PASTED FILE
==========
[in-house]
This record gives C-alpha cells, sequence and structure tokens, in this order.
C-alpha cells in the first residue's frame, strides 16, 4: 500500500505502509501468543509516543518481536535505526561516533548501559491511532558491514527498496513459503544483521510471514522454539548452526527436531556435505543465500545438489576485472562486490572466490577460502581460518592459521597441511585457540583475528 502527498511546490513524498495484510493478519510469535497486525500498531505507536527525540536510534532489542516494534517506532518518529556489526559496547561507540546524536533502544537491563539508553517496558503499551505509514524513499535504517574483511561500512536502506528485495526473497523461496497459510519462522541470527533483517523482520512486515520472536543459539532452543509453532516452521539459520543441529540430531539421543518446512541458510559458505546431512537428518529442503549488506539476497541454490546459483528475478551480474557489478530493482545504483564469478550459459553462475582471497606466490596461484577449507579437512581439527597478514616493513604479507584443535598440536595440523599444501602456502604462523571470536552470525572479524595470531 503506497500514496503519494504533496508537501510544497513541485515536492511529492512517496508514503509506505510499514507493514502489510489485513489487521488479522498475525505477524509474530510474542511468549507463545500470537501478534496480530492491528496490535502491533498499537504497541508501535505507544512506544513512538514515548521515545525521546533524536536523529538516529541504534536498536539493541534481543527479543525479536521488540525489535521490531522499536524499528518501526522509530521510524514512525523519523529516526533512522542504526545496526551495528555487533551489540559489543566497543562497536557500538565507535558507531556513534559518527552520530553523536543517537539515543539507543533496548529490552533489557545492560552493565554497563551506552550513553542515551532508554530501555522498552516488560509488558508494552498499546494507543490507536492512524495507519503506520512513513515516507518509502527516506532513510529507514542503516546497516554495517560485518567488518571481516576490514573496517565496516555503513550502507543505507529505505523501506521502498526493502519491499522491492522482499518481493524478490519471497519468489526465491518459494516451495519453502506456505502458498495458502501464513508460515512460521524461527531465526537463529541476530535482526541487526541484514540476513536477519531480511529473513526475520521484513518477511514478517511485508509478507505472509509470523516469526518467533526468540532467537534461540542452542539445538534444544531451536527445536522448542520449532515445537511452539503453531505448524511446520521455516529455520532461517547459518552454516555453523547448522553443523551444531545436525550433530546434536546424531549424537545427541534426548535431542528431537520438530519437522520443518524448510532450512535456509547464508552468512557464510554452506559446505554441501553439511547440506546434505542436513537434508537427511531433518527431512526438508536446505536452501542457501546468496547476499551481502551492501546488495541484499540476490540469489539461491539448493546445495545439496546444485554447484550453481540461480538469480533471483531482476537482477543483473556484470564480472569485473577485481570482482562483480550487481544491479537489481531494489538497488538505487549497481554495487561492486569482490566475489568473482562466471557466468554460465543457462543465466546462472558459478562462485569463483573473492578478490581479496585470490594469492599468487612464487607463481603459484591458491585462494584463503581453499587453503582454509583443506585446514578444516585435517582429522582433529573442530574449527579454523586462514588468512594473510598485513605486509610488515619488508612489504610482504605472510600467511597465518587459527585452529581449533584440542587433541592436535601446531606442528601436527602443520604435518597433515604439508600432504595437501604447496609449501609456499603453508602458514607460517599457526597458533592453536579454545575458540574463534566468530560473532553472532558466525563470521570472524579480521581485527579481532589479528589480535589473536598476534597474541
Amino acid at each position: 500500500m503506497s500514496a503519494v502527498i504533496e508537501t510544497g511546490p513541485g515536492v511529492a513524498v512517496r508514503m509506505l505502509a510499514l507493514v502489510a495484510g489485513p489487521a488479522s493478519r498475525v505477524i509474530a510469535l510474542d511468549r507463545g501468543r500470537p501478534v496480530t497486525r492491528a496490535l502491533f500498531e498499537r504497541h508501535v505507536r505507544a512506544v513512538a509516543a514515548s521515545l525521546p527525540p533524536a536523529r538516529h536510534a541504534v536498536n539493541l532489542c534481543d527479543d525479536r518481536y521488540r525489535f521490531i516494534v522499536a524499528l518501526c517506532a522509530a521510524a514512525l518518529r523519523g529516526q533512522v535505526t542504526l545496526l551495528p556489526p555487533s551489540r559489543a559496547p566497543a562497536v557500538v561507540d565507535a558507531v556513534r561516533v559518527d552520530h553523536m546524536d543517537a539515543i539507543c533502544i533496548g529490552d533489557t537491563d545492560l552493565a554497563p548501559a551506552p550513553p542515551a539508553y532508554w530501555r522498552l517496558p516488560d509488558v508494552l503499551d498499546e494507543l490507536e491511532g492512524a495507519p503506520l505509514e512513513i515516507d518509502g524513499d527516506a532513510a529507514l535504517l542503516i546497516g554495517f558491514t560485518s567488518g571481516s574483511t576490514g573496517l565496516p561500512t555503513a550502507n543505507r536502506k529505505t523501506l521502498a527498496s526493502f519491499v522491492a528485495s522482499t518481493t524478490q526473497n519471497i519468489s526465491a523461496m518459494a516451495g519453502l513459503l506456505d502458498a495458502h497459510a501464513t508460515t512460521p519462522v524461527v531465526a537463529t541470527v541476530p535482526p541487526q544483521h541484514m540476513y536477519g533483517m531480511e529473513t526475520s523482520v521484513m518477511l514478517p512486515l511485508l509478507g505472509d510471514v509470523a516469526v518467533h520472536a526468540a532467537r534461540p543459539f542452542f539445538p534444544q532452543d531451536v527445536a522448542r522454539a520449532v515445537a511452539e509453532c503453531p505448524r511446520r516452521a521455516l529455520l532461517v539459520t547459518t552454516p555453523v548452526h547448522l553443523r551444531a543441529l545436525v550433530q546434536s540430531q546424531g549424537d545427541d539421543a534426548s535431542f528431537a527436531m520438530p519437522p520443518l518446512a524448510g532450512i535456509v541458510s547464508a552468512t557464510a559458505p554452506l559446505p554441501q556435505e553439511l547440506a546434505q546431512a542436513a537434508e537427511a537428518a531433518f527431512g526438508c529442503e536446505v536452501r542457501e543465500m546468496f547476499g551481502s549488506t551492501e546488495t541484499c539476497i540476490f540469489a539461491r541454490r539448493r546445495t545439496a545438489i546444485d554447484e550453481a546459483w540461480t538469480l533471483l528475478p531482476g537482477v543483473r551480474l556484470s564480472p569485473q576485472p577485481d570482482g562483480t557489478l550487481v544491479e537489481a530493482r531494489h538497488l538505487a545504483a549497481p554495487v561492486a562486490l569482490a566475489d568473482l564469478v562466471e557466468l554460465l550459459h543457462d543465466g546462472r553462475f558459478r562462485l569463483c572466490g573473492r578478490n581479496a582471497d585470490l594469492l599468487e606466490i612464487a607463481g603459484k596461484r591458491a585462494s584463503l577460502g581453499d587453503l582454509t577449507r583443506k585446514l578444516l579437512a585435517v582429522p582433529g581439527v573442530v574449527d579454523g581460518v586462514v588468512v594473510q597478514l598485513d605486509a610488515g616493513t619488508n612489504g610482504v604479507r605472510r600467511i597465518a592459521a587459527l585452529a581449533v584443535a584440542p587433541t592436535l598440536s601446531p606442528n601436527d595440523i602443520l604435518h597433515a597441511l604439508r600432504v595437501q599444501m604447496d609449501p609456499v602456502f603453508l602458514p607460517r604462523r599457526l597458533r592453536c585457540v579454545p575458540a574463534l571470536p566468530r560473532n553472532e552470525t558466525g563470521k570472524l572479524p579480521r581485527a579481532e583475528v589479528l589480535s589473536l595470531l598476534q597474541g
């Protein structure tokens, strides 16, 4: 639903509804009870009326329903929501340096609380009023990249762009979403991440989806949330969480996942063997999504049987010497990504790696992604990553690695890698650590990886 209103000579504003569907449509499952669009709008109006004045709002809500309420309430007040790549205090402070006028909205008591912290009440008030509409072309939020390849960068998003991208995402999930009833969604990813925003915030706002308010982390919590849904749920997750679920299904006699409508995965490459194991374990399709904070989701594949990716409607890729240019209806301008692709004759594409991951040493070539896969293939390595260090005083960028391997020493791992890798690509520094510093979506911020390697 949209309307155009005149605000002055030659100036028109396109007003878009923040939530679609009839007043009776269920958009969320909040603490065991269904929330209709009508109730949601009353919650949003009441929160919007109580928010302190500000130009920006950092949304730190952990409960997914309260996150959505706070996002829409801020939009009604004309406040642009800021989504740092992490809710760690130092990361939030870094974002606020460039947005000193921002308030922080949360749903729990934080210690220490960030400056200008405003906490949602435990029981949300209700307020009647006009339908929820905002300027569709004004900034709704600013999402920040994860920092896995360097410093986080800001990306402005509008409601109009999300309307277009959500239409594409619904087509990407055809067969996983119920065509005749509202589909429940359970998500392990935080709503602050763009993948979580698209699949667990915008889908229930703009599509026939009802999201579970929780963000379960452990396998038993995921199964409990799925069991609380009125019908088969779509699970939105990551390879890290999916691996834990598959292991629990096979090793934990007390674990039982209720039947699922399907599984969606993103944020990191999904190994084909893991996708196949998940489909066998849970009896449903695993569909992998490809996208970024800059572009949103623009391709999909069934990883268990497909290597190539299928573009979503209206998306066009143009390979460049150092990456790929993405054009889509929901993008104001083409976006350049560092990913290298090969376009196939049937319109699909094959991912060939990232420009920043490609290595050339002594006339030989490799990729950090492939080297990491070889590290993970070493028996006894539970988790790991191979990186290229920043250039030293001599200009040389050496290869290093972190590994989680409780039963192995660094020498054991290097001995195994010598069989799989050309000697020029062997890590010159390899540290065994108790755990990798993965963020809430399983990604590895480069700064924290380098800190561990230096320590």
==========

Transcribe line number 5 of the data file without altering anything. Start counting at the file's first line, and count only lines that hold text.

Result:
């Protein structure tokens, strides 16, 4: 639903509804009870009326329903929501340096609380009023990249762009979403991440989806949330969480996942063997999504049987010497990504790696992604990553690695890698650590990886 209103000579504003569907449509499952669009709008109006004045709002809500309420309430007040790549205090402070006028909205008591912290009440008030509409072309939020390849960068998003991208995402999930009833969604990813925003915030706002308010982390919590849904749920997750679920299904006699409508995965490459194991374990399709904070989701594949990716409607890729240019209806301008692709004759594409991951040493070539896969293939390595260090005083960028391997020493791992890798690509520094510093979506911020390697 949209309307155009005149605000002055030659100036028109396109007003878009923040939530679609009839007043009776269920958009969320909040603490065991269904929330209709009508109730949601009353919650949003009441929160919007109580928010302190500000130009920006950092949304730190952990409960997914309260996150959505706070996002829409801020939009009604004309406040642009800021989504740092992490809710760690130092990361939030870094974002606020460039947005000193921002308030922080949360749903729990934080210690220490960030400056200008405003906490949602435990029981949300209700307020009647006009339908929820905002300027569709004004900034709704600013999402920040994860920092896995360097410093986080800001990306402005509008409601109009999300309307277009959500239409594409619904087509990407055809067969996983119920065509005749509202589909429940359970998500392990935080709503602050763009993948979580698209699949667990915008889908229930703009599509026939009802999201579970929780963000379960452990396998038993995921199964409990799925069991609380009125019908088969779509699970939105990551390879890290999916691996834990598959292991629990096979090793934990007390674990039982209720039947699922399907599984969606993103944020990191999904190994084909893991996708196949998940489909066998849970009896449903695993569909992998490809996208970024800059572009949103623009391709999909069934990883268990497909290597190539299928573009979503209206998306066009143009390979460049150092990456790929993405054009889509929901993008104001083409976006350049560092990913290298090969376009196939049937319109699909094959991912060939990232420009920043490609290595050339002594006339030989490799990729950090492939080297990491070889590290993970070493028996006894539970988790790991191979990186290229920043250039030293001599200009040389050496290869290093972190590994989680409780039963192995660094020498054991290097001995195994010598069989799989050309000697020029062997890590010159390899540290065994108790755990990798993965963020809430399983990604590895480069700064924290380098800190561990230096320590």